Serbia gives citizenship to fugitive ex-Thai PM Yingluck

Ousted former Thai prime minister Yingluck Shinawatra greets supporters as she leaves the Supreme Court in Bangkok, Thailand, in 2017. (Reuters)
Updated 08 August 2019

Serbia gives citizenship to fugitive ex-Thai PM Yingluck

  • Yingluck furtively slipped out of the kingdom while it was still under junta rule in August 2017, a few weeks before she was handed a five year sentence
  • Yingluck’s billionaire brother and former PM Thaksin Shinawatra is also living in exile to avoid a graft conviction after he was toppled in an earlier 2006 coup

BELGRADE: Serbian media reported Thursday that the country has granted citizenship to Thailand’s fugitive former premier Yingluck Shinawatra, who was ousted ahead of the 2014 coup and later fled to avoid a jail term.
Yingluck furtively slipped out of the kingdom while it was still under junta rule in August 2017, a few weeks before she was handed a five year sentence for negligence over a costly rice subsidy scheme.
She and her supporters say the trial was a witch-hunt led by a junta keen on rooting out her family’s political influence.
On Thursday local Serbian magazine Nedeljnik published an image of a government document dated June 27 that said Yingluck had “obtained Serbian citizenship.”
It appeared to be signed by Serbian Prime Minister Ana Brnabic.
A Serbian government spokesperson did not immediately respond to a request for comment.
Yingluck’s spokersperson could also not immediately be reached.
Yingluck’s billionaire brother and former PM Thaksin Shinawatra is also living in exile to avoid a graft conviction after he was toppled in an earlier 2006 coup.
The siblings are beloved by Thailand’s rural poor and posed the top electoral challenge to the country’s traditional royalist elite.
Several years ago, Thaksin was granted Montenegrin citizenship and now splits his time chiefly between London and Dubai.
Since fleeing Thailand Yingluck has been seen around the globe, from London to Dubai, Hong Kong and Japan, among other places.
With a Serbian passport, she would be able to travel without a visa to more than 100 countries.


Hong Kong police fire tear gas to break up anti-government protest

Updated 38 min 47 sec ago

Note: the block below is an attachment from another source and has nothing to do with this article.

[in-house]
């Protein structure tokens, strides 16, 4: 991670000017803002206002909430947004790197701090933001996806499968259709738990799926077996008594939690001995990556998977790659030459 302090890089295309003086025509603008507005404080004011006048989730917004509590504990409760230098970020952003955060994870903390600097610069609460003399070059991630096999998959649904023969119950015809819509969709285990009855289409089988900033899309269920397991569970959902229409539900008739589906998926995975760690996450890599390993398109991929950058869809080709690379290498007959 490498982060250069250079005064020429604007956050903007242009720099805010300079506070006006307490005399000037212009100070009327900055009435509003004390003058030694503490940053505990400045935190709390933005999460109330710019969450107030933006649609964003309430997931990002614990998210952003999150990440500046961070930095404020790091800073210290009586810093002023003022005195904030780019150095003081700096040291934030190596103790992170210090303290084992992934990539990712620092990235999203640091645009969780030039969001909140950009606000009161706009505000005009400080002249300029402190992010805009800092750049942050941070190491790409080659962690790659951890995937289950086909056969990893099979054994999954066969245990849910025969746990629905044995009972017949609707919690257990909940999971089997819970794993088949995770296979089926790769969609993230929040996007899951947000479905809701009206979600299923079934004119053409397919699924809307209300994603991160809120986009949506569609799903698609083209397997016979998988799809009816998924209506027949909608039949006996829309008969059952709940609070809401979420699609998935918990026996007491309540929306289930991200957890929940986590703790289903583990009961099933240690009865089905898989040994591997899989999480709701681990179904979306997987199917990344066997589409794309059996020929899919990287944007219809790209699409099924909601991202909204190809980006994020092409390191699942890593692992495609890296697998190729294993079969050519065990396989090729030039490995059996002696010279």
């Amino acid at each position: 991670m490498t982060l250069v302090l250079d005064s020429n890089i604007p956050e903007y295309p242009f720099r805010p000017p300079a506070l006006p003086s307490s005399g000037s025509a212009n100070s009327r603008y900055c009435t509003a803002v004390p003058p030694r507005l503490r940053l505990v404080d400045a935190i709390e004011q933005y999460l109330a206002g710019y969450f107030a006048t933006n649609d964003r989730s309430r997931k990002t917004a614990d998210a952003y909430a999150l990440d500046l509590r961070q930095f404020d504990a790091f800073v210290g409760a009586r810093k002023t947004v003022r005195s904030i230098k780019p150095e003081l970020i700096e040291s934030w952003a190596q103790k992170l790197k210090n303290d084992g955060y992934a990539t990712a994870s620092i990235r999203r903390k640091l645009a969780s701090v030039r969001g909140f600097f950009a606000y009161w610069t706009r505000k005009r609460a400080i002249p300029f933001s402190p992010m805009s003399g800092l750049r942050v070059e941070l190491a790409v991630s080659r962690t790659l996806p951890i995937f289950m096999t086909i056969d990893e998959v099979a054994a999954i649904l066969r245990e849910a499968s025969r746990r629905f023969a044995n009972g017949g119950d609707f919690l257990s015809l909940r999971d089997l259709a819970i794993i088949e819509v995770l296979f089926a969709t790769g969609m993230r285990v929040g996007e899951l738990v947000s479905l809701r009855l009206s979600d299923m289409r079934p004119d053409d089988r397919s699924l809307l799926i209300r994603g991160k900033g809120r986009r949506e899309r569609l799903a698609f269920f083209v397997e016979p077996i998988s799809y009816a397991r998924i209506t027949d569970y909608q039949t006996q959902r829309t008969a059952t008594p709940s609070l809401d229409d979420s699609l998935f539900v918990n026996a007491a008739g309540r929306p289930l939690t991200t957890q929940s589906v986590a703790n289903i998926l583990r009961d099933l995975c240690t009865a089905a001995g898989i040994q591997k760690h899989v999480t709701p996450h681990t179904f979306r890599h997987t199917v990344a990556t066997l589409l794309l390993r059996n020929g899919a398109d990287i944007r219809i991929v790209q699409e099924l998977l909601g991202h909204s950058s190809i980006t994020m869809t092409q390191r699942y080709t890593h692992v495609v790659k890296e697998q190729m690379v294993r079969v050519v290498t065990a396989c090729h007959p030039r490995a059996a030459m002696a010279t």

Hong Kong police fire tear gas to break up anti-government protest

  • Hong Kong police intervened promptly when the rally turned into an impromptu march
  • The protests had lost some of their intensity in recent weeks

HONG KONG: Police fired tear gas on Sunday to disperse thousands of anti-government protesters who gathered in a central Hong Kong park, but later spilled onto the streets in violation of police orders.
Out in numbers before the demonstration began, police intervened promptly when the rally turned into an impromptu march. Several units of police in riot gear were seen chasing protesters and several arrests were made.
A water cannon truck drove on central streets, flanked by an armored jeep, but was not used.
Organizers initially applied for a permit for a march, but police only agreed to a static rally in the park, saying previous marches have turned violent.
Once protesters spilled onto the streets, some of them, wearing all-black clothing, barricaded the roads with umbrellas and street furniture, dug up bricks from the pavement and smashed traffic lights.
The “Universal Siege Against Communism” demonstration was the latest in a relentless series of protests against the government since June, when Hong Kongers took to the streets to voice their anger over a now-withdrawn extradition bill.
The protests, which have since broadened to include demands for universal suffrage and an independent investigation into police handling of the demonstrations, had lost some of their intensity in recent weeks.
In an apparent new tactic, police have been showing up ahead of time in riot gear, with officers conducting “stop and search” operations near expected demonstrations.
“Everyone understands that there’s a risk of stop-and-search or mass arrests. I appreciate Hong Kong people still come out courageously, despite the risk,” said organizer Ventus Lau.
On Jan 1, a march of tens of thousands of people ended with police firing tear gas to disperse crowds.
The gathering in the park was initially relaxed, with many families with children listening to speeches by activists.
In one corner, a group of volunteers set up a stand where people could leave messages on red cards for the lunar new year to be sent to those who have been arrested. One read: “Hong Kongers won’t give up. The future belongs to the youth”.
Authorities in Hong Kong have arrested more than 7,000 people, many on charges of rioting that can carry jail terms of up to 10 years. It is unclear how many are still in custody.
Anger has grown over the months due to perceptions that Beijing was tightening its grip over the city, which was handed over to China by Britain in 1997 in a deal that ensured it enjoyed liberties unavailable in the mainland.
Beijing denies meddling and blames the West for fomenting unrest.